• Reading: The Saylor Foundation’s “Philosophy of Science and the Scientific Method” Link: Foundation’s “Philosophy of Science and the Scientific Method” (PDF).
     
    Instructions: Please read “Philosophy of Science and the Scientific Method.” This reading discusses the origins of the Enlightenment and the emergence of philosophers like Francis Bacon and Decartes.

8.2.2 The High Enlightenment   - Reading: Dr. Steven Kreis’s The History Guide: Lectures on Early Modern European Intellectual History: “Lecture 10: The Vision of Human Progress: Vico, Gibbon, and Condorcet” and Fordham University’s Modern History Sourcebook: Paul Halsall’s version of “Condorcet: The Future Progress of the Human Mind” Links: Dr. Steven Kreis’s The History Guide: Lectures on Early Modern European Intellectual History: “Lecture 10: The Vision of Human Progress: Vico, Gibbon, and Condorcet” (HTML) and  Fordham University’s Modern History Sourcebook: Paul Halsall’s version of “Condorcet: The Future Progress of the Human Mind” (HTML)
 
Instructions:  Please read Dr. Kreis’s lecture in its entirety.  Finally, read the entire Modern History Sourcebook webpage linked here.  Dr. Kreis’s lecture provides an overview of the Enlightenment emphasis on history and the progress of mankind.  The Future Progress of the Human Mind, written by the French scientific philosopher Marquis de Condorcet, asserts that an increase in knowledge—particularly scientific knowledge—will guarantee the progress of peoples, thus ensuring the enlightenment of mankind in future time.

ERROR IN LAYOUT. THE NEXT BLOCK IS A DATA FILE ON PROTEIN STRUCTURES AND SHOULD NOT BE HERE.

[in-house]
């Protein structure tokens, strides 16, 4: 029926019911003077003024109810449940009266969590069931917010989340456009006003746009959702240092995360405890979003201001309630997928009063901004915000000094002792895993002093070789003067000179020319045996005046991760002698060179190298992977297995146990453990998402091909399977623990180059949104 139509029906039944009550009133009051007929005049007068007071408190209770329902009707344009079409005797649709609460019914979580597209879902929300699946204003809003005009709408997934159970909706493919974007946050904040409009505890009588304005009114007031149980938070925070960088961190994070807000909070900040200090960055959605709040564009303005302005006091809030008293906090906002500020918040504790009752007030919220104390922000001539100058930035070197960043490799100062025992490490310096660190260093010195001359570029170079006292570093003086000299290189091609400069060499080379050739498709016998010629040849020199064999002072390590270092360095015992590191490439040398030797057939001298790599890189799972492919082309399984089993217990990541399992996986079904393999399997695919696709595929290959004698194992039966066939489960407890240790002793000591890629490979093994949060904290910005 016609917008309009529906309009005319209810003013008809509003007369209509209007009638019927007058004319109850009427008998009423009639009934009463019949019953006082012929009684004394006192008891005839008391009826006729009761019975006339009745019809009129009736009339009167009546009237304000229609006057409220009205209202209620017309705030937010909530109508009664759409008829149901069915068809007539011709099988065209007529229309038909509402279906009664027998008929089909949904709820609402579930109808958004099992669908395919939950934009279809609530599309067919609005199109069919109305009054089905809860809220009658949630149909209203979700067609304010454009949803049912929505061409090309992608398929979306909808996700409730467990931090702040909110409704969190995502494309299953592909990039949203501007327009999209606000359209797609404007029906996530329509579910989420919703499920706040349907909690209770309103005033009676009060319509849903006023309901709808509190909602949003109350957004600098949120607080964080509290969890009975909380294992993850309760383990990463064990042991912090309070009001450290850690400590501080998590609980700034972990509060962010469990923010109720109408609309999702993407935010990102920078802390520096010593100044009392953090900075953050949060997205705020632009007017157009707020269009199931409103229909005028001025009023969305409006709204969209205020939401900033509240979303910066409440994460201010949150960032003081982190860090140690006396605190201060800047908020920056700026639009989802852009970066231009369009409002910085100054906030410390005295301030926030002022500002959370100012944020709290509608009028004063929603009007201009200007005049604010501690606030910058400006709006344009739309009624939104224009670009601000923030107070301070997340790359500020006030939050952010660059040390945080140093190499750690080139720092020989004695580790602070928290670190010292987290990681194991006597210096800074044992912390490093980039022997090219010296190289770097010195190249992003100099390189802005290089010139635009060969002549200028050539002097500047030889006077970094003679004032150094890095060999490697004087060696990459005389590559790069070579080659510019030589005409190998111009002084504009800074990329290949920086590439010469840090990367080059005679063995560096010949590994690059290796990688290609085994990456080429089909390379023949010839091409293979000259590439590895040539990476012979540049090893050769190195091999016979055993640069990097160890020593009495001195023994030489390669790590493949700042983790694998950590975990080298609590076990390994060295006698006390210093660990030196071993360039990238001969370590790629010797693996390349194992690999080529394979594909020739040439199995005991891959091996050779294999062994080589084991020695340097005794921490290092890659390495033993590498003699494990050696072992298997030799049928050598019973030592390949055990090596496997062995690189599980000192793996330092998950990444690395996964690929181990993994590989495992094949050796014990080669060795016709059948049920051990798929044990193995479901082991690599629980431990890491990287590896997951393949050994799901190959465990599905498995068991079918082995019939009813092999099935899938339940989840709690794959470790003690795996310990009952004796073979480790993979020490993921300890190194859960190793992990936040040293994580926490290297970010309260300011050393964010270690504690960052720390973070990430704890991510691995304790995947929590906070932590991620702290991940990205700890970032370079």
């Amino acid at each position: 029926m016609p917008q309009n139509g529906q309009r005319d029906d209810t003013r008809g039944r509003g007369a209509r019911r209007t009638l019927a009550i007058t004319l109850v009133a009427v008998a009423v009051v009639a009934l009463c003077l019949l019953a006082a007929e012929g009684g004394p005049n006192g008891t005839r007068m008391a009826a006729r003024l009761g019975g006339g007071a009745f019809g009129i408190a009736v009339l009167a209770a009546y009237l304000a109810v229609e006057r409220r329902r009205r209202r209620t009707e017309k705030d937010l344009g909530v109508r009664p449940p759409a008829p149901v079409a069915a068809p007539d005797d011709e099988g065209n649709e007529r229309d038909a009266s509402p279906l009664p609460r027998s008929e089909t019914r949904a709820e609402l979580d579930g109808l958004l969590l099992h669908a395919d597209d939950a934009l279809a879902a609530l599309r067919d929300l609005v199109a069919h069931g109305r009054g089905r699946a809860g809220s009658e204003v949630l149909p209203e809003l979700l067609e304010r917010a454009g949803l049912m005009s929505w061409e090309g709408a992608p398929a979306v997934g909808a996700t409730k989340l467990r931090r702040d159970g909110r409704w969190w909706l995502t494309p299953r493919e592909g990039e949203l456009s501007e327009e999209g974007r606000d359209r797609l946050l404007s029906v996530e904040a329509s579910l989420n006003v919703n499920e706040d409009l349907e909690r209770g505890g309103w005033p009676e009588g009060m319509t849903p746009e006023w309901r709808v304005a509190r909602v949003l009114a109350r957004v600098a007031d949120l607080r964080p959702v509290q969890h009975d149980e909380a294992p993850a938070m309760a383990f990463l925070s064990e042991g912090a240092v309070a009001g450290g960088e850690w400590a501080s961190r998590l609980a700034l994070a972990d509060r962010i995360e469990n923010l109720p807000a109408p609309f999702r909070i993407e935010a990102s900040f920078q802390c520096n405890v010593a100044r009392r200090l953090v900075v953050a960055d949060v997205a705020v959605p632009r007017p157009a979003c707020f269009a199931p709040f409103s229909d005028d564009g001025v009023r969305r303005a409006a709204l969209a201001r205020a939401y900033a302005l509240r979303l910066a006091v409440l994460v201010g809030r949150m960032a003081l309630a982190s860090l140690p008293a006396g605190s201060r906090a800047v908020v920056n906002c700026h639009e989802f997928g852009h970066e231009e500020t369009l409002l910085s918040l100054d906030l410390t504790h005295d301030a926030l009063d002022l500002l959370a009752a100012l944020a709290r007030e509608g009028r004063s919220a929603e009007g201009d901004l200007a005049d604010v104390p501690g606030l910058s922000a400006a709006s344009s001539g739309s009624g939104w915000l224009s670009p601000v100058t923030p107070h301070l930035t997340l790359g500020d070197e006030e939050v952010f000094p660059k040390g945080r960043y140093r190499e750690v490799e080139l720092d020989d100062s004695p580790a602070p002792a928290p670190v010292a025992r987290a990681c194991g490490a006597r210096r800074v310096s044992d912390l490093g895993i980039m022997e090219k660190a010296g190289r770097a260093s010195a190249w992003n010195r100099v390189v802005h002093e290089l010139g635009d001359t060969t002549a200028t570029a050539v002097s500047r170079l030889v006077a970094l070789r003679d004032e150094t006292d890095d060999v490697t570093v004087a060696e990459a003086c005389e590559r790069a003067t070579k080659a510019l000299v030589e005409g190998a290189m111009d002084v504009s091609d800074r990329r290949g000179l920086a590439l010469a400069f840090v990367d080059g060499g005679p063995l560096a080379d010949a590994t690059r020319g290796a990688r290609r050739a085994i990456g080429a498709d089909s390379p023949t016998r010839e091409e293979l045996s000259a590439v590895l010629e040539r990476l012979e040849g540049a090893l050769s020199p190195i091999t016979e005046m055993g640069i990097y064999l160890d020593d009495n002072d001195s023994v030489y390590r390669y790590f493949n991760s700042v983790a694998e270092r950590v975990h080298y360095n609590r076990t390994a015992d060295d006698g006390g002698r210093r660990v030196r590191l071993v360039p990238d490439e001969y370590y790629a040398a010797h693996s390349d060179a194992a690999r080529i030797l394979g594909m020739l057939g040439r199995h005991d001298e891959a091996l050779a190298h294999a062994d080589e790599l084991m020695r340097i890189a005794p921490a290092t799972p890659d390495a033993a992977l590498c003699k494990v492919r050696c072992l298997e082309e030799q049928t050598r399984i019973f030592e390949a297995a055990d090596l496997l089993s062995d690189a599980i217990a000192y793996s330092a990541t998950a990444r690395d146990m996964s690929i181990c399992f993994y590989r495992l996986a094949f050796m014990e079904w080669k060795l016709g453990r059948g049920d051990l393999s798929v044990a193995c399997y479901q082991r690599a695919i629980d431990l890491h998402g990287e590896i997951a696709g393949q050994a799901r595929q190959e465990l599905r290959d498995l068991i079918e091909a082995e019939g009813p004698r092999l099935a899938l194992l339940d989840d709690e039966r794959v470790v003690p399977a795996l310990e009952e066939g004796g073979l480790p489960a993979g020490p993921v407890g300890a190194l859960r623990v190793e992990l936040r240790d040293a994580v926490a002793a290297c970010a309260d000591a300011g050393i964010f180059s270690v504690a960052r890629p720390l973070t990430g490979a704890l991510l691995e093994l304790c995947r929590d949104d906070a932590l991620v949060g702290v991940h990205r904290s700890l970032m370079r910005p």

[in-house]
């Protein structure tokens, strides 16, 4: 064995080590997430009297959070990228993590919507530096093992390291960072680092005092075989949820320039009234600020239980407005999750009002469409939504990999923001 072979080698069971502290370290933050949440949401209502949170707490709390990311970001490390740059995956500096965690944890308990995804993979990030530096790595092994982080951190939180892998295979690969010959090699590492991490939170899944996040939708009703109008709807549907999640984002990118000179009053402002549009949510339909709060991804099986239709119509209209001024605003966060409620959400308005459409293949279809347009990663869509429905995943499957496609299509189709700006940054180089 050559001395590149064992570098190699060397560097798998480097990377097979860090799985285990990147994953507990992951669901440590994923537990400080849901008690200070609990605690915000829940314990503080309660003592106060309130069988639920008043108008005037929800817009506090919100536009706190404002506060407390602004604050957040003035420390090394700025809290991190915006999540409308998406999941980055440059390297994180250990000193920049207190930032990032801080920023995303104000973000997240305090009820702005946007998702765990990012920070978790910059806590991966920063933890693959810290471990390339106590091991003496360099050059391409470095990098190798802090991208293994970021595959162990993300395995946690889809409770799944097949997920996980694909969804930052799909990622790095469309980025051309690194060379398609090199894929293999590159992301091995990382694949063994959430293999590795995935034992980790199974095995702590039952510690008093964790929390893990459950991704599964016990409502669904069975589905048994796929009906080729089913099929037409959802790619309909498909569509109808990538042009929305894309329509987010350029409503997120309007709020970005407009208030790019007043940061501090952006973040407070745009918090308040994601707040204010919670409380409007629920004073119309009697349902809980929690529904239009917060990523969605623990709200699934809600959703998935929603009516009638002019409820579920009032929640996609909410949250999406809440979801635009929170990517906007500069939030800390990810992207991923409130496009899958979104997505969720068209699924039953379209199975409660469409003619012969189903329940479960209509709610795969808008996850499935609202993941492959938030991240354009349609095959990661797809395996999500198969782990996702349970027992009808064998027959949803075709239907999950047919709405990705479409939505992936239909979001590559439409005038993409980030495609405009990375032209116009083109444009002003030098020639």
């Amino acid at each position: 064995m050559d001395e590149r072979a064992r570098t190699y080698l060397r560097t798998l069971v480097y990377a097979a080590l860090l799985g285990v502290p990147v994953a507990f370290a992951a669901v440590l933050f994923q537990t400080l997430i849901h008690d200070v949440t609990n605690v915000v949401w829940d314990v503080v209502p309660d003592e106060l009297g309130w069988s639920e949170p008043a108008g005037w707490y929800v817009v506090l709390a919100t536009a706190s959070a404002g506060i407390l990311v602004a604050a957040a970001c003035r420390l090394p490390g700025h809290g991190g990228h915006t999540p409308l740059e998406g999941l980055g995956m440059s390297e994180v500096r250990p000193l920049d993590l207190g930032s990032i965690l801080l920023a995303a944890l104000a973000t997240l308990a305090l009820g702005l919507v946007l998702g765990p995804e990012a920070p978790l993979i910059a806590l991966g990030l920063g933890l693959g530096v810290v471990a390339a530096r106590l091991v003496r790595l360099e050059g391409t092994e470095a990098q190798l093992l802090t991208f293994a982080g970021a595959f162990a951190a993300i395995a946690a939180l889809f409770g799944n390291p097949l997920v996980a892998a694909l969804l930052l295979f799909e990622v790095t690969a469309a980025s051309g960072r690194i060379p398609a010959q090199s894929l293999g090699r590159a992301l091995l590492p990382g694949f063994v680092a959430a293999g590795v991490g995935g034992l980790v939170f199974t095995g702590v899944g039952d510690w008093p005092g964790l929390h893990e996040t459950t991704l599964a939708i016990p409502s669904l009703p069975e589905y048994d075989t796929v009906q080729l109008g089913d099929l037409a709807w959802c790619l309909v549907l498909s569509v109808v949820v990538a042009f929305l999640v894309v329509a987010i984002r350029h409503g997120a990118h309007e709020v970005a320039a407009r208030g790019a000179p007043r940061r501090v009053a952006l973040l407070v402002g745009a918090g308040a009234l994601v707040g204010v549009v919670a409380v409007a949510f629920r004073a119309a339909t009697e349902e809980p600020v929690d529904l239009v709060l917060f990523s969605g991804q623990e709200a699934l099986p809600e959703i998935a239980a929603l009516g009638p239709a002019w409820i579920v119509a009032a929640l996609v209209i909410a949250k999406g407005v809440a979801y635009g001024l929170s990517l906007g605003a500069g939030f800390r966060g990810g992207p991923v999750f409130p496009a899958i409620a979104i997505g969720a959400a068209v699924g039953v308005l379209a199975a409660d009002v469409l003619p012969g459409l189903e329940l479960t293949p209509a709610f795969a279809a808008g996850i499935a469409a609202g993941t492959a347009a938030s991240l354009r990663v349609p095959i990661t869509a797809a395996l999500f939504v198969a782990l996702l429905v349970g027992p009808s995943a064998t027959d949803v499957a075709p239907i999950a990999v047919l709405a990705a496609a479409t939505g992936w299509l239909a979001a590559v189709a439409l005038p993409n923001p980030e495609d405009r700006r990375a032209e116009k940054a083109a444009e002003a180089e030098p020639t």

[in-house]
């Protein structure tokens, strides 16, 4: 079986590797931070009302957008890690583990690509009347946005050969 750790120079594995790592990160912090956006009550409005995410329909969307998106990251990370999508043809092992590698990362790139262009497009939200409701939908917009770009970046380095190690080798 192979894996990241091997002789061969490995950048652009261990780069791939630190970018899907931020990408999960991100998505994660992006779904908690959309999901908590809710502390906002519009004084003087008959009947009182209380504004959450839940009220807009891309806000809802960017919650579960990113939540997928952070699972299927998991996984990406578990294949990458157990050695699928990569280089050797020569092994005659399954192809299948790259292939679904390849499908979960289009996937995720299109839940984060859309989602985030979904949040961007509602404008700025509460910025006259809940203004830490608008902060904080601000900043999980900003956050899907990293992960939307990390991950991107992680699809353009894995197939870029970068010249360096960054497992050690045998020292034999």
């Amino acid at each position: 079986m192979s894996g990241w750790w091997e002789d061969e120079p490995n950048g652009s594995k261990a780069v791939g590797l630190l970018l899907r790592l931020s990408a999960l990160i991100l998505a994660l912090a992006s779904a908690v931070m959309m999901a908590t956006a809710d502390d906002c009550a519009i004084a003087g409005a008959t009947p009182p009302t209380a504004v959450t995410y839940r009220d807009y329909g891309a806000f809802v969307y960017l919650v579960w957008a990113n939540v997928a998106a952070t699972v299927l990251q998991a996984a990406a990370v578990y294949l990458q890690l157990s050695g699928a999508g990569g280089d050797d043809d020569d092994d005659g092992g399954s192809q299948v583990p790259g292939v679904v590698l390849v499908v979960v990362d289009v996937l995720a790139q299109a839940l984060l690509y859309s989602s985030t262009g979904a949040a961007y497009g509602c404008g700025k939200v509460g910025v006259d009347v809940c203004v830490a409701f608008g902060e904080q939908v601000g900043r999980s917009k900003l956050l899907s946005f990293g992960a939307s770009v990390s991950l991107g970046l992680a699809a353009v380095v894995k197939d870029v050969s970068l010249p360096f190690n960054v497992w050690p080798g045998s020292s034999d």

Terms of Use: Please respect the copyright and terms of use displayed on the webpage above.

8.2.3 Women and the Enlightenment   - Reading: The Saylor Foundation’s “Women from the Renaissance to the Enlightenment” Link: The Saylor Foundation’s “Women from the Renaissance to the Enlightenment” (PDF).
 
Instructions: Please read “Women from the Renaissance to the Enlightenment.” This reading will give you will give you a sense of the impact of the European Enlightenment upon women.  

8.3 The Enlightenment and Absolutism   8.3.1 “Enlightened Monarchs”   Note: This topic is covered by the readings in sub-subunit 8.3.2.

8.3.2 Benevolent Absolutism   - Reading: Fordham University’s Modern History Sourcebook: “Catherine the Great” and Frederick II’s “Essay on Forms of Government” Links: Fordham University’s Modern History Sourcebook:Catherine the Great” (HTML) and Frederick II’s “Essay on Forms of Government” (HTML)
 
Instructions: These readings cover topics outlined in sub-subunits 8.3.1 and 8.3.2.  Please read the Catherine the Great article in its entirety, and then read Frederick the Great’s “Essay on Forms of Government.”  The first reading provides an overview on Catherine the Great’s theories of enlightened absolutism.  The second reading is Frederick the Great’s theory on what makes an enlightened monarch.
 
Terms of Use: Please respect the copyright and terms of use displayed on the webpage above.